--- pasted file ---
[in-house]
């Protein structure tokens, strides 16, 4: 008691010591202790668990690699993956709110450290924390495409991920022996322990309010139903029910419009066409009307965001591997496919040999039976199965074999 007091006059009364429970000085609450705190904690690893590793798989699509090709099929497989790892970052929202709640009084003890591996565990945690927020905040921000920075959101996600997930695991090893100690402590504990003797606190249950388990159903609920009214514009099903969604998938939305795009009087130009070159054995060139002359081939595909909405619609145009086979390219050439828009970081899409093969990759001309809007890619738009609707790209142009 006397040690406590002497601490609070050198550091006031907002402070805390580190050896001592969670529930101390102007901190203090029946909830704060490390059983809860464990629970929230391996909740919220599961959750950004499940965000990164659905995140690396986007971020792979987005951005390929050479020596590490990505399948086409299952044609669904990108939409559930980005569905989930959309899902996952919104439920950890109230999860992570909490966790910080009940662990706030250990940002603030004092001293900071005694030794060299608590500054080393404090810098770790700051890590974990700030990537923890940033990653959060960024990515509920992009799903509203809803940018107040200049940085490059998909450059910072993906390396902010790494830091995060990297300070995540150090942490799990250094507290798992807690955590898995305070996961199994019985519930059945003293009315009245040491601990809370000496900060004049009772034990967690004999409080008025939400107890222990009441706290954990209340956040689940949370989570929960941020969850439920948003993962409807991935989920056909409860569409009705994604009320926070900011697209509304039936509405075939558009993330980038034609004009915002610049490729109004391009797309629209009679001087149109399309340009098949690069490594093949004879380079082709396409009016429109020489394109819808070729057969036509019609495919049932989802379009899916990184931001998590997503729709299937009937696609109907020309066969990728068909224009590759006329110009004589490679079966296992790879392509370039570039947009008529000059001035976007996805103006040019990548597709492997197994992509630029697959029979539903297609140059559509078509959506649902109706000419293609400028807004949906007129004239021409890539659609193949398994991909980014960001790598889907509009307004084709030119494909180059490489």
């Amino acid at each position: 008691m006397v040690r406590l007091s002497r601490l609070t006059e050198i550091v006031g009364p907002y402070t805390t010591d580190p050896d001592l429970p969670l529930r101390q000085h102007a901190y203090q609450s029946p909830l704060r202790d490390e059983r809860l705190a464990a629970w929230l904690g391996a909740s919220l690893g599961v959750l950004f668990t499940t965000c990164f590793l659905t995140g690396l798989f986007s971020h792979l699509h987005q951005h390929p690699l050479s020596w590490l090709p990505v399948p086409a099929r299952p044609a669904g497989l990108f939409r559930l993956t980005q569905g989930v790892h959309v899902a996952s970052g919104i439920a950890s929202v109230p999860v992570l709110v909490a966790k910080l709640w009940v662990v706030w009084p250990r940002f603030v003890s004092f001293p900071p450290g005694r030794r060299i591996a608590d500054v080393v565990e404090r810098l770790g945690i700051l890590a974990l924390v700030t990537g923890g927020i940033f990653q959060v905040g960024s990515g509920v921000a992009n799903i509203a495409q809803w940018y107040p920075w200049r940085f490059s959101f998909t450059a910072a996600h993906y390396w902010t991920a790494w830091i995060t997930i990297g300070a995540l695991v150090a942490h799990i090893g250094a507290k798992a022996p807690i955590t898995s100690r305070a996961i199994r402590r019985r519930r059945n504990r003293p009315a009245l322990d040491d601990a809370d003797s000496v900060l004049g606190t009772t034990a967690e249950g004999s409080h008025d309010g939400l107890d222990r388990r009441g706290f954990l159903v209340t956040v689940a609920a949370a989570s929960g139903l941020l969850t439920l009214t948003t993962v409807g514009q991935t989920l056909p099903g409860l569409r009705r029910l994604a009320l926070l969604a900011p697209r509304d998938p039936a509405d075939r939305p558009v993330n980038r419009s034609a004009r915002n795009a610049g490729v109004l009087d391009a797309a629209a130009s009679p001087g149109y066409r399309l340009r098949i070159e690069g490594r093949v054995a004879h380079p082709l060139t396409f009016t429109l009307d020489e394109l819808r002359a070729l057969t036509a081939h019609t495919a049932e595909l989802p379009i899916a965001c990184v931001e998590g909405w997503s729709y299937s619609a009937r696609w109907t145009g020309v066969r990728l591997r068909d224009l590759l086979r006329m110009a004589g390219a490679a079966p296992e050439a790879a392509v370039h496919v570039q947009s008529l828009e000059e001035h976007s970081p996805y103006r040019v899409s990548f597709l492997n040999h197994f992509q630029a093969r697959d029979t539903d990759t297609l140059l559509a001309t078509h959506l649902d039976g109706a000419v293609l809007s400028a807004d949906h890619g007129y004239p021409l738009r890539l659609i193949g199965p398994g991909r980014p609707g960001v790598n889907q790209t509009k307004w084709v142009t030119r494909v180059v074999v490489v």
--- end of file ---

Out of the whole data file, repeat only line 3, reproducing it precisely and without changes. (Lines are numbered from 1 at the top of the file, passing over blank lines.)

């Amino acid at each position: 008691m006397v040690r406590l007091s002497r601490l609070t006059e050198i550091v006031g009364p907002y402070t805390t010591d580190p050896d001592l429970p969670l529930r101390q000085h102007a901190y203090q609450s029946p909830l704060r202790d490390e059983r809860l705190a464990a629970w929230l904690g391996a909740s919220l690893g599961v959750l950004f668990t499940t965000c990164f590793l659905t995140g690396l798989f986007s971020h792979l699509h987005q951005h390929p690699l050479s020596w590490l090709p990505v399948p086409a099929r299952p044609a669904g497989l990108f939409r559930l993956t980005q569905g989930v790892h959309v899902a996952s970052g919104i439920a950890s929202v109230p999860v992570l709110v909490a966790k910080l709640w009940v662990v706030w009084p250990r940002f603030v003890s004092f001293p900071p450290g005694r030794r060299i591996a608590d500054v080393v565990e404090r810098l770790g945690i700051l890590a974990l924390v700030t990537g923890g927020i940033f990653q959060v905040g960024s990515g509920v921000a992009n799903i509203a495409q809803w940018y107040p920075w200049r940085f490059s959101f998909t450059a910072a996600h993906y390396w902010t991920a790494w830091i995060t997930i990297g300070a995540l695991v150090a942490h799990i090893g250094a507290k798992a022996p807690i955590t898995s100690r305070a996961i199994r402590r019985r519930r059945n504990r003293p009315a009245l322990d040491d601990a809370d003797s000496v900060l004049g606190t009772t034990a967690e249950g004999s409080h008025d309010g939400l107890d222990r388990r009441g706290f954990l159903v209340t956040v689940a609920a949370a989570s929960g139903l941020l969850t439920l009214t948003t993962v409807g514009q991935t989920l056909p099903g409860l569409r009705r029910l994604a009320l926070l969604a900011p697209r509304d998938p039936a509405d075939r939305p558009v993330n980038r419009s034609a004009r915002n795009a610049g490729v109004l009087d391009a797309a629209a130009s009679p001087g149109y066409r399309l340009r098949i070159e690069g490594r093949v054995a004879h380079p082709l060139t396409f009016t429109l009307d020489e394109l819808r002359a070729l057969t036509a081939h019609t495919a049932e595909l989802p379009i899916a965001c990184v931001e998590g909405w997503s729709y299937s619609a009937r696609w109907t145009g020309v066969r990728l591997r068909d224009l590759l086979r006329m110009a004589g390219a490679a079966p296992e050439a790879a392509v370039h496919v570039q947009s008529l828009e000059e001035h976007s970081p996805y103006r040019v899409s990548f597709l492997n040999h197994f992509q630029a093969r697959d029979t539903d990759t297609l140059l559509a001309t078509h959506l649902d039976g109706a000419v293609l809007s400028a807004d949906h890619g007129y004239p021409l738009r890539l659609i193949g199965p398994g991909r980014p609707g960001v790598n889907q790209t509009k307004w084709v142009t030119r494909v180059v074999v490489v």